Autumn gardens
Thursday, 12 September 2013

Bathed in glowing colours

Late summer’s light intensifies fiery reds, strong oranges and dusky purples, says our columnist

Written by Sarah Langton-Lockton
Attentive readers will have noticed that I have a soft spot for white flowers, closely followed by sky blue. As summer fades, however, and the days shorten, the low sun casts a warm light on the garden and bathes it in glowing colour. And so, at this time of year, I have a craving for fiery reds and assertive oranges, acid-sharp yellows and the dusky purple of an English plum. These are the colours that are intensified by late summer’s golden light.

When I first started making gardens, yellow flowers were considered rather common. It has taken me some time to recover from this snobbery, and I confess I still confine most of my yellowflowering plants to the allotment. There, at the back of the cutting bed, are several strong-growing plants of the perennial sunflower, Helianthus ‘Lemon Queen’. I admired this late last autumn at Loseley Park, where it was still flowering vigorously, surrounded by plants bleached and turned to paper by prolonged summer sun.


Rudbeckias make a useful, hardy clump in a summer border, their vivid yellow flowers with black central cones casting an Indian summer glow right through to winter. Rudbeckia fulgida var. deamii grows to 1m, requiring only fertile soil and plenty of sun to thrive. On the allotment I grow the similar but shorter R. fulgida var. sullivantii ‘Goldsturm’, which reaches only 45cm. ‘Goldsturm’ is quick to establish and the clumps tend to get congested, so lift and divide in autumn or spring. The plantswoman’s choice is R. maxima, which can grow to 1.5m. It has blue-grey leaves and tall, branching stems holding flowers with prominent black cones and long, drooping petals.

There are some lovely yellow crocosmias, such as Crocosmia x crocosmiiflora ‘George Davison’, but the one that never ceases to delight is the flaming red C. ‘Lucifer’. This plant is grown from corms and hails from the grasslands of South Africa. The swordlike leaves spring up early in the year, providing interest among the thickets of emerging foliage. The vibrant flower sprays light up the garden in August and September. Plant ‘Lucifer’ next to a path so that its tall, arching flower stems can be seen to full advantage.

Sedums are a staple of the glowing autumn border, but I confess to a poor record in managing their floppy habit. They are, however, attractive in bud as well as in flower, and are a magnet for bees and butterflies. As a bonus, they also have good seed heads in winter. I grow S. ‘Purple Emperor’, which has upright, purple-brown succulent stems and leaves and pale pink flowers in maroon bracts. One I covet is S. ‘Red Cauli’, which has dark red foliage and cauliflower-like florets of small, deep red flowers. More delicate in hue is S. ‘Matrona’, which bears wide heads of pale rose-pink flowers on upright stems with dark-green, maroon-tinged leaves.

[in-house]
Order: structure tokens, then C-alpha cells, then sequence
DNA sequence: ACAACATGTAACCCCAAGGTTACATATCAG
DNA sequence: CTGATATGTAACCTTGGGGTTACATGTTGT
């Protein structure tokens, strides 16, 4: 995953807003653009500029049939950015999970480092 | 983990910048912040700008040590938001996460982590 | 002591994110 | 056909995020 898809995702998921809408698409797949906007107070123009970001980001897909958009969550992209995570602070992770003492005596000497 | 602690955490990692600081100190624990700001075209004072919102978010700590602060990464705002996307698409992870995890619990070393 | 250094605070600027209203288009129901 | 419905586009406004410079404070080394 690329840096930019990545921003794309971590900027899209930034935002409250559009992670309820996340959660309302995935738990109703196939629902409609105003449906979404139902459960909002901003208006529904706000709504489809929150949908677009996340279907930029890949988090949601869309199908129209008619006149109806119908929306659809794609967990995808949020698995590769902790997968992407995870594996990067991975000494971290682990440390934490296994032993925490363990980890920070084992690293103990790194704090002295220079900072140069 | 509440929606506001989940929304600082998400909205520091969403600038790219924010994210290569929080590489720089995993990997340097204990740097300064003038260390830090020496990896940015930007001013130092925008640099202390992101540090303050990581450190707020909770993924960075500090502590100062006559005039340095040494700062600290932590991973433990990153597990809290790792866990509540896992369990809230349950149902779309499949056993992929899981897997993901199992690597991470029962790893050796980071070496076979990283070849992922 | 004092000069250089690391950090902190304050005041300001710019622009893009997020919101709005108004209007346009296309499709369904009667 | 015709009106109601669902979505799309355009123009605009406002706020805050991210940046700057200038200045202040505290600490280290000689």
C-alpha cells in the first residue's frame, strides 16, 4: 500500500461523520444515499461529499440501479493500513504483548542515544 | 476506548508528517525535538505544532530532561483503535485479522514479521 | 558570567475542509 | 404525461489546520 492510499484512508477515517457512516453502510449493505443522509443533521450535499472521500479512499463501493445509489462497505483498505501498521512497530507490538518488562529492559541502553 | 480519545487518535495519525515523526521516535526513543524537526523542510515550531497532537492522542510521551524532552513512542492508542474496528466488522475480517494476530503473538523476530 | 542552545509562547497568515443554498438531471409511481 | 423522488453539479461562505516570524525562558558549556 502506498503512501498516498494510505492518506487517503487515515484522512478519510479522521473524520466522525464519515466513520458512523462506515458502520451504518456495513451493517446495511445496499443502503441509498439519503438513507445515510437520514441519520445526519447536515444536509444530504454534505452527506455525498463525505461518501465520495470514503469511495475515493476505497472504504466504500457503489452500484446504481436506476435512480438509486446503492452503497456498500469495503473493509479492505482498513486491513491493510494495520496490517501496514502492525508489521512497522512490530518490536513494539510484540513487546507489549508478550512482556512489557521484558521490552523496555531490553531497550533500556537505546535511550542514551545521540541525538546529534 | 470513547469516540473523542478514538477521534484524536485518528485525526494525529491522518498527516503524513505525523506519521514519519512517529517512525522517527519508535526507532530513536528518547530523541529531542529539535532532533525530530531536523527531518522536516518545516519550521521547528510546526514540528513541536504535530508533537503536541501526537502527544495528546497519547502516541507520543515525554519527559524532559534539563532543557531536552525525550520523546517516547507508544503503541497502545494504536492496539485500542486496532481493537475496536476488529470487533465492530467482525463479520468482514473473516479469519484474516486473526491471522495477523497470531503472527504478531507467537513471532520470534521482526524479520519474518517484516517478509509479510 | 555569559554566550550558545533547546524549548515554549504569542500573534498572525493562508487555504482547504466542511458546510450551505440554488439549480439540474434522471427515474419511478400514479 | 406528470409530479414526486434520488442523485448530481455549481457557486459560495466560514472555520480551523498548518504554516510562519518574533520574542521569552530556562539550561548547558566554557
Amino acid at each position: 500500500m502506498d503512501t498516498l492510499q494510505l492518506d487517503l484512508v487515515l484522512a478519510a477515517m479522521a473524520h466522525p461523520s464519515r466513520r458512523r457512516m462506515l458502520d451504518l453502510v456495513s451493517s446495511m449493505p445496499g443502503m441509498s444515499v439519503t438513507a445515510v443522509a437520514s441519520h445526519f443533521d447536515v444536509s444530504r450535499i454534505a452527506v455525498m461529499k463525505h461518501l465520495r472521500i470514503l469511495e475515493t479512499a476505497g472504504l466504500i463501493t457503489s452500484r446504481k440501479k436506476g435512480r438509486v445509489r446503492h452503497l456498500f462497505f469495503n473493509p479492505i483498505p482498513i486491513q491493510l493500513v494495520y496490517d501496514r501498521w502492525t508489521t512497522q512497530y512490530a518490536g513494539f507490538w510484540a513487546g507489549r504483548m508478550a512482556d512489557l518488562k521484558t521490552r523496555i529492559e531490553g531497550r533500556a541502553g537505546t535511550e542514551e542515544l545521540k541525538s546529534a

Penstemons were much admired by Victorian gardeners. They flower abundantly from early autumn until the onset of the first frosts. A longstanding favourite is Penstemon ‘Garnet’ (usually listed now as P. ‘Andenken an Friedrich Hahn’), one of the hardiest varieties of a plant that may not always survive the winter. They are more often killed by prolonged wet, rather than severe cold, so avoid planting in heavy clay soil.

I have to include just one white flower – the ubiquitous but beautiful Japanese anemone, Anemone x hybrida ‘Honorine Jobert’. It has dark, divided leaves and pure white, saucer-shaped, five-petalled flowers. The luminous white of the flowers has a jewel-like intensity even in deep shade. I wouldn’t be without it. u Visit the RHS Plant Finder at

Gardening wear


I confess to being the kind of gardener who likes to dress down for serious work in the garden or on the plot – jeans that are no longer wearable in other contexts, ancient jerseys and disintegrating walking boots. As a result I am often cold and muddy, with rather wet knees.

Help is at hand with a range of performance garden clothing from new company Genus. Influenced by sportswear technology, the clothes are relaxed and stylish, with lots of practical features.

The range has been launched with three pieces each for men and women – trousers, a gilet and a lightweight jersey. The trousers, for example, are in a lightweight stretch fabric that is stain resistant and shower proof, have knee and seat protection and lots of pockets including one for sharp tools. All items are machine washable and come in a range of sizes.

Prices start at £49. There’s an informative website at or call 01285-740004 for more details.

Plant of the week

Plant of the week

Knipho a ‘Ice Queen’ has greentipped buds opening to the palest creamy-yellow. An elegant modern form of the formerly despised redhot poker. Height: up to 1.2m; spread: 80cm. £7.95:

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